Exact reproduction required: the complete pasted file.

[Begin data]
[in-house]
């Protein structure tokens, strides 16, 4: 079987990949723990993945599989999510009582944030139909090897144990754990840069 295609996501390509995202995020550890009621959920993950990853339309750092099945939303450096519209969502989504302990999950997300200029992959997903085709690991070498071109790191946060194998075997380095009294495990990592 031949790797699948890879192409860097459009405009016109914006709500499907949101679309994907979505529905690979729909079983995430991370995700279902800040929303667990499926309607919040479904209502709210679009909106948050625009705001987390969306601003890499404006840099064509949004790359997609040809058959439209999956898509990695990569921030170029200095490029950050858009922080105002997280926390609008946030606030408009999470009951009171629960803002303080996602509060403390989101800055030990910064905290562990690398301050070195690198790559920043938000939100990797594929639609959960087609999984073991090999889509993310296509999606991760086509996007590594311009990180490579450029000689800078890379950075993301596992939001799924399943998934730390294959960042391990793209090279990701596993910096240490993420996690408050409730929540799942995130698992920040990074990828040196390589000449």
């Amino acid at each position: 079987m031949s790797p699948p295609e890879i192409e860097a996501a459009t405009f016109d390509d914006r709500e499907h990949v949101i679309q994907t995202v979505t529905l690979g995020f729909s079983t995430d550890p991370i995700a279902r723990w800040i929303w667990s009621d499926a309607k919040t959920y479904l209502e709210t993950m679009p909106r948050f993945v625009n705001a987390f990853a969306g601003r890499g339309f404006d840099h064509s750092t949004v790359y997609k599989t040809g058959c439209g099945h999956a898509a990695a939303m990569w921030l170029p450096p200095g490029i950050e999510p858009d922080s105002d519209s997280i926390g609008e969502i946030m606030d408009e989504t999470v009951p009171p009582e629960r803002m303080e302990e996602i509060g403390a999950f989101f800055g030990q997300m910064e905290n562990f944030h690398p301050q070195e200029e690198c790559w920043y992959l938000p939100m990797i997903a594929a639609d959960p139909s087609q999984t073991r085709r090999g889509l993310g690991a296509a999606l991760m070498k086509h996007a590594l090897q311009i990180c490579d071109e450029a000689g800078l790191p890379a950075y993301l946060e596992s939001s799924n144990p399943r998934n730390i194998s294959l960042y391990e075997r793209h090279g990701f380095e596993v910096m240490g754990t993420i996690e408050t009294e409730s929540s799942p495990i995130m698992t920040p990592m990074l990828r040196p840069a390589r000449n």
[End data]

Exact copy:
[in-house]
């Protein structure tokens, strides 16, 4: 079987990949723990993945599989999510009582944030139909090897144990754990840069 295609996501390509995202995020550890009621959920993950990853339309750092099945939303450096519209969502989504302990999950997300200029992959997903085709690991070498071109790191946060194998075997380095009294495990990592 031949790797699948890879192409860097459009405009016109914006709500499907949101679309994907979505529905690979729909079983995430991370995700279902800040929303667990499926309607919040479904209502709210679009909106948050625009705001987390969306601003890499404006840099064509949004790359997609040809058959439209999956898509990695990569921030170029200095490029950050858009922080105002997280926390609008946030606030408009999470009951009171629960803002303080996602509060403390989101800055030990910064905290562990690398301050070195690198790559920043938000939100990797594929639609959960087609999984073991090999889509993310296509999606991760086509996007590594311009990180490579450029000689800078890379950075993301596992939001799924399943998934730390294959960042391990793209090279990701596993910096240490993420996690408050409730929540799942995130698992920040990074990828040196390589000449």
């Amino acid at each position: 079987m031949s790797p699948p295609e890879i192409e860097a996501a459009t405009f016109d390509d914006r709500e499907h990949v949101i679309q994907t995202v979505t529905l690979g995020f729909s079983t995430d550890p991370i995700a279902r723990w800040i929303w667990s009621d499926a309607k919040t959920y479904l209502e709210t993950m679009p909106r948050f993945v625009n705001a987390f990853a969306g601003r890499g339309f404006d840099h064509s750092t949004v790359y997609k599989t040809g058959c439209g099945h999956a898509a990695a939303m990569w921030l170029p450096p200095g490029i950050e999510p858009d922080s105002d519209s997280i926390g609008e969502i946030m606030d408009e989504t999470v009951p009171p009582e629960r803002m303080e302990e996602i509060g403390a999950f989101f800055g030990q997300m910064e905290n562990f944030h690398p301050q070195e200029e690198c790559w920043y992959l938000p939100m990797i997903a594929a639609d959960p139909s087609q999984t073991r085709r090999g889509l993310g690991a296509a999606l991760m070498k086509h996007a590594l090897q311009i990180c490579d071109e450029a000689g800078l790191p890379a950075y993301l946060e596992s939001s799924n144990p399943r998934n730390i194998s294959l960042y391990e075997r793209h090279g990701f380095e596993v910096m240490g754990t993420i996690e408050t009294e409730s929540s799942p495990i995130m698992t920040p990592m990074l990828r040196p840069a390589r000449n």